The Best Time to Visit all 50 States

 

Pablow Infographic

 

*In the event that a state had more than one best time of year to visit, I chose to map the month that best fit with surrounding state patterns. To read more you can find the article we referenced for this data here. *

Have you ever wondered where else your potential guests are looking for vacation properties besides your area? We set out to determine the best time for tourists to book a vacation rental accommodation in every state.

To determine the best time of year for tourism in each state we considered multiple factors including temperature, number of tourists and popular seasonal destinations as we collaborated with property managers across the nation. With all of this information we produced a color-coded map, indicating the best month out of the year to visit each state.

Notice the lack of popularity among winter months! Besides Nevada, Colorado and Louisiana the winter months are not well represented on our map. In Nevada, the holiday season is popular, but the best time to visit is actually as the holiday crowds begin dwindling. Colorado is popular during winter months because of its booming ski/snowboard industry. Louisiana’s peak month is when the streets are packed during Mardi Gras celebrations every February.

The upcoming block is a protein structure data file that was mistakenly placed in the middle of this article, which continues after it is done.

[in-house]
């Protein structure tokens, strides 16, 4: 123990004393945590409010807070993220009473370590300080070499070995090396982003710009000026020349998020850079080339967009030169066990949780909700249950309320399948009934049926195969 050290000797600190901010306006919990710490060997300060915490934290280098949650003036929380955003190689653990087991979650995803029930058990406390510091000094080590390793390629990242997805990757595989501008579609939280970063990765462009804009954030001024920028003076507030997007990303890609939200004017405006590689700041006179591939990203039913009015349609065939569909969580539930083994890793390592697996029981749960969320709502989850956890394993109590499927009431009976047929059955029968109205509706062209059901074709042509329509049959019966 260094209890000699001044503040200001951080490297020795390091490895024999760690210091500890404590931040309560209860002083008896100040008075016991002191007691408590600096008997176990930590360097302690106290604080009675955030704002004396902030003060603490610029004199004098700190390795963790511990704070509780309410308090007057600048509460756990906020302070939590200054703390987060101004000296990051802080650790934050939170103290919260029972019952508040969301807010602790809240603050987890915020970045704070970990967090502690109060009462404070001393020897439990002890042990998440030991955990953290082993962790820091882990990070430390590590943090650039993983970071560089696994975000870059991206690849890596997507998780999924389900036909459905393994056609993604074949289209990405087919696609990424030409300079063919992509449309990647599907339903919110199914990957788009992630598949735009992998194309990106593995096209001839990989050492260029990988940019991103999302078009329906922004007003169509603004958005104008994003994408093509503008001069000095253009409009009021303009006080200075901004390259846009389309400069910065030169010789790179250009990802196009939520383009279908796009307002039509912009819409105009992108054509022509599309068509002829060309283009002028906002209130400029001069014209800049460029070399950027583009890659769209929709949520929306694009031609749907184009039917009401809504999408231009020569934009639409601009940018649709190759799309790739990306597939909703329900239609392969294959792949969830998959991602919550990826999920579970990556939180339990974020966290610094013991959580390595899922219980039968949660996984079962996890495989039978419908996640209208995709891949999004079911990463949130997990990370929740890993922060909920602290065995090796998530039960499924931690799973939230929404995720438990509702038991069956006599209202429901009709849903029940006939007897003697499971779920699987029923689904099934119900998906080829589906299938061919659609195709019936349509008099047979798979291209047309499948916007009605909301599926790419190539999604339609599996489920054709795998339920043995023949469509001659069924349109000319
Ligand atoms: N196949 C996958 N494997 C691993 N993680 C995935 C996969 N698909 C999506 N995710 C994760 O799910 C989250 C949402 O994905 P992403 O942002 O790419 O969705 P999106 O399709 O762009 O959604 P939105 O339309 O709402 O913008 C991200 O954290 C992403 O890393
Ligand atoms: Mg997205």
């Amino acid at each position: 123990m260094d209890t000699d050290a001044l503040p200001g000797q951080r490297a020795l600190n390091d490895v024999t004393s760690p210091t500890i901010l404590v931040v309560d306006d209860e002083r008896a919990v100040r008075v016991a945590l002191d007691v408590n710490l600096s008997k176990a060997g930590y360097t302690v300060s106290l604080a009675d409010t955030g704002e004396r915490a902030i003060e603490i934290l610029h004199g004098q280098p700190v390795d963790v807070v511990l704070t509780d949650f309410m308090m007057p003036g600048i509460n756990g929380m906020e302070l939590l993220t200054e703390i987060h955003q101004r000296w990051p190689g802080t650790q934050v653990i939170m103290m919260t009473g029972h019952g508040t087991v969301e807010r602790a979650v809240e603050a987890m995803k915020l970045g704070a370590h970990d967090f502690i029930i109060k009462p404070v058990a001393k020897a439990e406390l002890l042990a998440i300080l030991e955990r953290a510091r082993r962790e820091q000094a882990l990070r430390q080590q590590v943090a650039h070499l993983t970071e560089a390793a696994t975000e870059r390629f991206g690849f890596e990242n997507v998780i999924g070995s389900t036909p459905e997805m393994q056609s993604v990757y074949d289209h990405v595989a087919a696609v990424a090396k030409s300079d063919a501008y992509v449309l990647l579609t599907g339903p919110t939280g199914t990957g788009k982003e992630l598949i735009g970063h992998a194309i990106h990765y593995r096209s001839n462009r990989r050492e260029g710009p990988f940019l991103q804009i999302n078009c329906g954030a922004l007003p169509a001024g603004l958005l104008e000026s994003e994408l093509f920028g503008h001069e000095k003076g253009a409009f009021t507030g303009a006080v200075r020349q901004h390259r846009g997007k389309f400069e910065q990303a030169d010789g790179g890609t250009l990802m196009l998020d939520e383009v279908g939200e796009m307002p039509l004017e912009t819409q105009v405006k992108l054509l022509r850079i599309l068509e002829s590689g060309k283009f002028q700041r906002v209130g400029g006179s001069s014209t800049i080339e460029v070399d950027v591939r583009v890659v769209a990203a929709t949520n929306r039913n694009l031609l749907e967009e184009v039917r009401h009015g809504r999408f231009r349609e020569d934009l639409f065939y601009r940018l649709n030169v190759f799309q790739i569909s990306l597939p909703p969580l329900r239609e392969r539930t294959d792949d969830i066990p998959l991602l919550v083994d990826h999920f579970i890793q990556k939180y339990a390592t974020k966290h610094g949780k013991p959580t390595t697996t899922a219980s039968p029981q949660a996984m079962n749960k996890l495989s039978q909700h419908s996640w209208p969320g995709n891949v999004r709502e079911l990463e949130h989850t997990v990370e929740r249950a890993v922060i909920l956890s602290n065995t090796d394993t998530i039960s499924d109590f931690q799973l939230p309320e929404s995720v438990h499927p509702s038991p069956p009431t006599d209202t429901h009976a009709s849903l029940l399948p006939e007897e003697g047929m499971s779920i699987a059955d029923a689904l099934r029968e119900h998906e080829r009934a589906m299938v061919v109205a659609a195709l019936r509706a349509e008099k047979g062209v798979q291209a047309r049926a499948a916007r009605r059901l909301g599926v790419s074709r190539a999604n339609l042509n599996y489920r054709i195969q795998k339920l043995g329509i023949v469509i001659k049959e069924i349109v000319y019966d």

September is the best time of year for tourism in 13 states, making it the most popular month for travelers. This trend is largely borne from the mild weather and popularity of sports during that time of year. Not only is the temperature not as hot as the summer months, but also the weather hasn’t yet made the full transition to fall making it the perfect time to enjoy a football or baseball game.

The best time to visit most Midwestern states (North Dakota, South Dakota, Nebraska, Kansas, Minnesota, Iowa, Missouri, Wisconsin, Illinois, Michigan, Indiana, Ohio) is either immediately before or after July. With extremely hot and humid summers in comparison to the rest of the year, it makes sense that tourism falls as the heat rises.

Take Minnesota for example, while the temperature rarely surpasses 95°, the state’s dew point during the hottest days of summer causes sticky, thick air that prevents people from enjoying the outdoors. At its highest, Minnesota’s summer dew point reaches 80% making 90° feel like 110°. As a native Minnesotan, I would have to pick August as our best month for tourism. With summer temperatures tapering, it’s perfect weather to enjoy a day out on the boat or a long summer night sitting by the bonfire.

Do you agree with what we determined was the best month to visit your state? Tell us what you think!

 

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Building a Brand on a Budget: Industry Trade Shows

After a couple of days in Orlando, Florida at the Florida Vacation Rental Management Association’s annual conference, I’ve realized that it can be difficult for start-up companies with tight budgets to exhibit at trade shows and conferences. There’s just so much that you can mess up!

When our company first started going to conferences we made some rookie mistakes and learned some important lessons that I’d like to pass along to other start-up companies. Our tips and tricks may not be applicable across all industries, but they will help you build a brand on a budget.